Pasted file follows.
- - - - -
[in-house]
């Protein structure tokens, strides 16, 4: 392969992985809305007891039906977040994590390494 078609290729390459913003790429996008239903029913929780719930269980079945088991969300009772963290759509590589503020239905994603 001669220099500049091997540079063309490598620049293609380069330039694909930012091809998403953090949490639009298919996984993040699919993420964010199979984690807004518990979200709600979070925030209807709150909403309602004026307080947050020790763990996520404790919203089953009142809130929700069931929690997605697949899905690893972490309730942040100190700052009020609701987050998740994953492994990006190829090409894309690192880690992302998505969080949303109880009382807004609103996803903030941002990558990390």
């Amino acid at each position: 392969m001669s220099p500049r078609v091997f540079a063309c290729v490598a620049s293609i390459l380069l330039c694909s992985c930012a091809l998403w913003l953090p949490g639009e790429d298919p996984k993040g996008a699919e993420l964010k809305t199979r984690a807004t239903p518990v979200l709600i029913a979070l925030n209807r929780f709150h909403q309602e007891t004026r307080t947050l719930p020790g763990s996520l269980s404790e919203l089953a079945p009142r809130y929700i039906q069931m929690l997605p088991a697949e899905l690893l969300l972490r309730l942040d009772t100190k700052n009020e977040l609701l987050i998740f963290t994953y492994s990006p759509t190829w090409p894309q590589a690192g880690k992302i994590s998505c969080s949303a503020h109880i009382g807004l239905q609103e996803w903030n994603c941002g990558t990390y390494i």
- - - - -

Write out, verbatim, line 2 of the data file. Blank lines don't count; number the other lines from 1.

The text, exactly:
């Protein structure tokens, strides 16, 4: 392969992985809305007891039906977040994590390494 078609290729390459913003790429996008239903029913929780719930269980079945088991969300009772963290759509590589503020239905994603 001669220099500049091997540079063309490598620049293609380069330039694909930012091809998403953090949490639009298919996984993040699919993420964010199979984690807004518990979200709600979070925030209807709150909403309602004026307080947050020790763990996520404790919203089953009142809130929700069931929690997605697949899905690893972490309730942040100190700052009020609701987050998740994953492994990006190829090409894309690192880690992302998505969080949303109880009382807004609103996803903030941002990558990390």